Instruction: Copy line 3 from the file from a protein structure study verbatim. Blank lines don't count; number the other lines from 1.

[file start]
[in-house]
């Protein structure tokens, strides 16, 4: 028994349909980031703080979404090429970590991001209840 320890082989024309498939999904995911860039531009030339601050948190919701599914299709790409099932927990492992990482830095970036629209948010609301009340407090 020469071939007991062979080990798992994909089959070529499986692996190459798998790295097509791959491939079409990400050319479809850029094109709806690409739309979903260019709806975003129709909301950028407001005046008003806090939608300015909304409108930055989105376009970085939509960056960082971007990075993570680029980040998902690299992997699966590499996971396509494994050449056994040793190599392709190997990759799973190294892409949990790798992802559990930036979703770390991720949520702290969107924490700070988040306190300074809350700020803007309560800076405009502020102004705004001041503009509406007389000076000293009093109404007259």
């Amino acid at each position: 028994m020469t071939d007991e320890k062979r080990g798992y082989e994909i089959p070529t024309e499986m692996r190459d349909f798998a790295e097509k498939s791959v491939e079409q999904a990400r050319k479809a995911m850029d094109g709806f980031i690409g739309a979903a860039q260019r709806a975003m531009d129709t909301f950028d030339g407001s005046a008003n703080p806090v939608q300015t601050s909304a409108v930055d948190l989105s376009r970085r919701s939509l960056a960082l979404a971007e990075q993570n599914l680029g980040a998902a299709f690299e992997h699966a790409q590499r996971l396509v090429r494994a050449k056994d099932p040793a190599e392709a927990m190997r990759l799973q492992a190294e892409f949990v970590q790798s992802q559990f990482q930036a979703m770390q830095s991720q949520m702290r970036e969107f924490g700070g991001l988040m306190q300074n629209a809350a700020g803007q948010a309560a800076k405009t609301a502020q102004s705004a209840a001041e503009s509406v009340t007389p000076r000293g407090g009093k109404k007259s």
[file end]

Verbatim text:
């Amino acid at each position: 028994m020469t071939d007991e320890k062979r080990g798992y082989e994909i089959p070529t024309e499986m692996r190459d349909f798998a790295e097509k498939s791959v491939e079409q999904a990400r050319k479809a995911m850029d094109g709806f980031i690409g739309a979903a860039q260019r709806a975003m531009d129709t909301f950028d030339g407001s005046a008003n703080p806090v939608q300015t601050s909304a409108v930055d948190l989105s376009r970085r919701s939509l960056a960082l979404a971007e990075q993570n599914l680029g980040a998902a299709f690299e992997h699966a790409q590499r996971l396509v090429r494994a050449k056994d099932p040793a190599e392709a927990m190997r990759l799973q492992a190294e892409f949990v970590q790798s992802q559990f990482q930036a979703m770390q830095s991720q949520m702290r970036e969107f924490g700070g991001l988040m306190q300074n629209a809350a700020g803007q948010a309560a800076k405009t609301a502020q102004s705004a209840a001041e503009s509406v009340t007389p000076r000293g407090g009093k109404k007259s």